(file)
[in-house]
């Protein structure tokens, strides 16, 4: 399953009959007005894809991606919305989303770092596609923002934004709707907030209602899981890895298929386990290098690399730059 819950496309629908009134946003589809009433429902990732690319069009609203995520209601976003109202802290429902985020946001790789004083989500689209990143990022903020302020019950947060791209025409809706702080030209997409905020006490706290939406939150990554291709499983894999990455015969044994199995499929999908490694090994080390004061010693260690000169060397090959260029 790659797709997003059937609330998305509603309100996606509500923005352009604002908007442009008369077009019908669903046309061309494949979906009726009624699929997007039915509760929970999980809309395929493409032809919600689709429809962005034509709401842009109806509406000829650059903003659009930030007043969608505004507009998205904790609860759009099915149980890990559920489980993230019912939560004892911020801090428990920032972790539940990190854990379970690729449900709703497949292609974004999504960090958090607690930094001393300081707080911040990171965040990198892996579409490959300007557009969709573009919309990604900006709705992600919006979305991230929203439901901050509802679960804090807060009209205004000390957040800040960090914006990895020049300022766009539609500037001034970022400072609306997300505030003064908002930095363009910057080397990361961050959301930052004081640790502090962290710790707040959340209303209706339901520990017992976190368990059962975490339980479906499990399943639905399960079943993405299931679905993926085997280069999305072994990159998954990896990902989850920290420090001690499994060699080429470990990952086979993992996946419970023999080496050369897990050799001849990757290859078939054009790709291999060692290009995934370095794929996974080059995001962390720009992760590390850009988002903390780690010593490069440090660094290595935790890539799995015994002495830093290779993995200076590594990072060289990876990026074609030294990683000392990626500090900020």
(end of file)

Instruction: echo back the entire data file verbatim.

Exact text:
[in-house]
């Protein structure tokens, strides 16, 4: 399953009959007005894809991606919305989303770092596609923002934004709707907030209602899981890895298929386990290098690399730059 819950496309629908009134946003589809009433429902990732690319069009609203995520209601976003109202802290429902985020946001790789004083989500689209990143990022903020302020019950947060791209025409809706702080030209997409905020006490706290939406939150990554291709499983894999990455015969044994199995499929999908490694090994080390004061010693260690000169060397090959260029 790659797709997003059937609330998305509603309100996606509500923005352009604002908007442009008369077009019908669903046309061309494949979906009726009624699929997007039915509760929970999980809309395929493409032809919600689709429809962005034509709401842009109806509406000829650059903003659009930030007043969608505004507009998205904790609860759009099915149980890990559920489980993230019912939560004892911020801090428990920032972790539940990190854990379970690729449900709703497949292609974004999504960090958090607690930094001393300081707080911040990171965040990198892996579409490959300007557009969709573009919309990604900006709705992600919006979305991230929203439901901050509802679960804090807060009209205004000390957040800040960090914006990895020049300022766009539609500037001034970022400072609306997300505030003064908002930095363009910057080397990361961050959301930052004081640790502090962290710790707040959340209303209706339901520990017992976190368990059962975490339980479906499990399943639905399960079943993405299931679905993926085997280069999305072994990159998954990896990902989850920290420090001690499994060699080429470990990952086979993992996946419970023999080496050369897990050799001849990757290859078939054009790709291999060692290009995934370095794929996974080059995001962390720009992760590390850009988002903390780690010593490069440090660094290595935790890539799995015994002495830093290779993995200076590594990072060289990876990026074609030294990683000392990626500090900020």